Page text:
88. Khan, M.; Arooj, S.; Wang, H. NK Cell-Based Immune Checkpoint Inhibition. Front. Immun. 2020, 11, 167. [Google Scholar] [CrossRef]
  89. Workman, C.J.; Dugger, K.J.; Vignali, D.A.A. Cutting edge: Molecular analysis of the negative regulatory function of lymphocyte activation gene-3. J. Immunol. 2002, 169, 5392–5395. [Google Scholar] [CrossRef][Green Version]
  90. He, Y.; Cao, J.; Zhao, C.; Li, X.; Zhou, C.; Hirsch, F.R. TIM-3, a promising target for cancer immunotherapy. Onco. Targets 2018, 11, 7005–7009. [Google Scholar] [CrossRef][Green Version]
  91. Folgiero, V.; Cifaldi, L.; Li Pira, G.; Goffredo, B.M.; Vinti, L.; Locatelli, F. TIM-3/Gal-9 interaction induces IFNγ-dependent IDO1 expression in acute myeloid leukemia blast cells. J. Hematol. Oncol. 2015, 8, 36. [Google Scholar] [CrossRef] [PubMed][Green Version]
  92. Li, H.; Wu, K.; Tao, K.; Chen, L.; Zheng, Q.; Lu, X.; Liu, J.; Shi, L.; Liu, C.; Wang, G.; et al. Tim-3/galectin-9 signaling pathway mediates T-cell dysfunction and predicts poor prognosis in patients with hepatitis B virus-associated hepatocellular carcinoma. Hepatology 2012, 56, 1342–1351. [Google Scholar] [CrossRef]
  93. Ji, P.; Chen, D.; Bian, J.; Xia, R.; Song, X.; Wen, W.; Zhang, X.; Zhu, Y. Up-regulation of TIM-3 on CD4+ tumor infiltrating lymphocytes predicts poor prognosis in human non-small-cell lung cancer. Xi Bao Yu Fen Zi Mian Yi Xue Za Zhi 2015, 31, 808–811. [Google Scholar] [PubMed]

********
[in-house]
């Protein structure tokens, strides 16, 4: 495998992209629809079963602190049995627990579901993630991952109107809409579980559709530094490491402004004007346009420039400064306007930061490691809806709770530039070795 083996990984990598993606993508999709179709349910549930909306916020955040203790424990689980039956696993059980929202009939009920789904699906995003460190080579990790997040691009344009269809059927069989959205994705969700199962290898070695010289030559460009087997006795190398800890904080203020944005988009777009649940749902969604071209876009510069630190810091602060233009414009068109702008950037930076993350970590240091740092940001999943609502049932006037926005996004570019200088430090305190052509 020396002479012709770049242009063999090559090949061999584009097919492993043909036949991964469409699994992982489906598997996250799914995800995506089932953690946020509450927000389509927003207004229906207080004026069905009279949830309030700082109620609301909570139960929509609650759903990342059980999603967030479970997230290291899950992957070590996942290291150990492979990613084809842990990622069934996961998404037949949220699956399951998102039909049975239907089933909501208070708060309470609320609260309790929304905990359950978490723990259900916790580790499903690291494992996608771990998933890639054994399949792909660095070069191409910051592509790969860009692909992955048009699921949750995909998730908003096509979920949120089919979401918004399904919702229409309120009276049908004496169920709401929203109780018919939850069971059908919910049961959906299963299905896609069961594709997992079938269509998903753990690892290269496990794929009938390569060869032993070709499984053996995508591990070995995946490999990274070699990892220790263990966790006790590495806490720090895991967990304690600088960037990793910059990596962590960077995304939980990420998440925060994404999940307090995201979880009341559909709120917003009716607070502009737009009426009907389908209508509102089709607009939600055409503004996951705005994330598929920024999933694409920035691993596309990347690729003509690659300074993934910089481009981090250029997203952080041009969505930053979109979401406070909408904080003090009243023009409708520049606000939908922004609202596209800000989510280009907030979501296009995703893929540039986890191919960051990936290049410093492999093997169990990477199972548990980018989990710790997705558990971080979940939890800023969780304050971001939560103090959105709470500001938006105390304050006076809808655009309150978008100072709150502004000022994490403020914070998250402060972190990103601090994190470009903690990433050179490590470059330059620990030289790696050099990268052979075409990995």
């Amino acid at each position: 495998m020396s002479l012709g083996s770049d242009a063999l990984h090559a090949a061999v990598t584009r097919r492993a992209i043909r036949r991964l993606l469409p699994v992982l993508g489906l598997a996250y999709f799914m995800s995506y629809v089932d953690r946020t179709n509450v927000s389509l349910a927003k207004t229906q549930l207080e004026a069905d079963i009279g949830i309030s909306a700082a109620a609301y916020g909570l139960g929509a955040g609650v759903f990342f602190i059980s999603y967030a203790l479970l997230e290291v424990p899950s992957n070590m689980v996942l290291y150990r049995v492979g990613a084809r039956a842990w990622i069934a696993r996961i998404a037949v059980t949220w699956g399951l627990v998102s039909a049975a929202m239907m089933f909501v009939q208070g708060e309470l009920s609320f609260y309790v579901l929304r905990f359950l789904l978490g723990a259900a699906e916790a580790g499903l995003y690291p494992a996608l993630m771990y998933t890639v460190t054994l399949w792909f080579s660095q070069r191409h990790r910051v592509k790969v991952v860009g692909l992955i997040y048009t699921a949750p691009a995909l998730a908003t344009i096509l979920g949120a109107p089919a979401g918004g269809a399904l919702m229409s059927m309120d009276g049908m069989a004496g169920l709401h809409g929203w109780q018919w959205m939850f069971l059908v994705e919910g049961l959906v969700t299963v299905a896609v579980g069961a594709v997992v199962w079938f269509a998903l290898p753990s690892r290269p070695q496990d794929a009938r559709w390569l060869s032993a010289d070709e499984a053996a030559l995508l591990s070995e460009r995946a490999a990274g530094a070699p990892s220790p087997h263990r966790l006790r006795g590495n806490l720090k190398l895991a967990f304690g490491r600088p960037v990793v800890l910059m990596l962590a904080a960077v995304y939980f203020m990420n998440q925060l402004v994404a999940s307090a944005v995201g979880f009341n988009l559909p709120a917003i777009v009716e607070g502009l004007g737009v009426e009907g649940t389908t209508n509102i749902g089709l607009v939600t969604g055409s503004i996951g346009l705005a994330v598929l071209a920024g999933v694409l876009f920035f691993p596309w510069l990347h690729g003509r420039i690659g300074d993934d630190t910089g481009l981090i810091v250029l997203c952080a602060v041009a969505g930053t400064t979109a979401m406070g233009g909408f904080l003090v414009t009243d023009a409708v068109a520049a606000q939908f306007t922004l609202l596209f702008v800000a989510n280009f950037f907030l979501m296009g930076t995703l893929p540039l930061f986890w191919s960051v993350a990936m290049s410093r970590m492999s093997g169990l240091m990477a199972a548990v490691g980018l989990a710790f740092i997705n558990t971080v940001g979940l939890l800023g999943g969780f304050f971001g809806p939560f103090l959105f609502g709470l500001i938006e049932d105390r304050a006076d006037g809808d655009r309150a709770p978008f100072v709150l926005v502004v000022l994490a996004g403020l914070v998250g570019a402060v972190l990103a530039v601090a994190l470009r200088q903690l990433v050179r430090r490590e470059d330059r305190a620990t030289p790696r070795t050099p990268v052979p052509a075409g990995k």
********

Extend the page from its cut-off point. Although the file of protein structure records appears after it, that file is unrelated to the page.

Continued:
94. Nebbia, G.; Peppa, D.; Schurich, A.; Khanna, P.; Singh, H.D.; Cheng, Y.; Rosenberg, W.; Dusheiko, G.; Gilson, R.; ChinAleong, J.; et al. Upregulation of the Tim-3/galectin-9 pathway of T cell exhaustion in chronic hepatitis B virus infection. PLoS ONE 2012, 7, e47648. [Google Scholar] [CrossRef] [PubMed]
  95. Zhu, C.; Anderson, A.C.; Schubart, A.; Xiong, H.; Imitola, J.; Khoury, S.J.; Zheng, X.X.; Strom, T.B.; Kuchroo, V.K. The Tim-3 ligand galectin-9 negatively regulates T helper type 1 immunity. Nat. Immunol. 2005, 6, 1245–1252. [Google Scholar] [CrossRef] [PubMed]
  96. Nakayama, M.; Akiba, H.; Takeda, K.; Kojima, Y.; Hashiguchi, M.; Azuma, M.; Yagita, H.; Okumura, K. Tim-3 mediates phagocytosis of apoptotic cells and cross-presentation. Blood 2009, 113, 3821–3830. [Google Scholar] [CrossRef] [PubMed]
  97. DeKruyff, R.H.; Bu, X.; Ballesteros, A.; Santiago, C.; Chim, Y.-L.E.; Lee, H.-H.; Karisola, P.; Pichavant, M.; Kaplan, G.G.; Umetsu, D.T.; et al. T cell/transmembrane, Ig, and mucin-3 allelic variants differentially recognize phosphatidylserine and mediate phagocytosis of apoptotic cells. J. Immunol. 2010, 184, 1918–1930. [Google Scholar] [CrossRef][Green Version]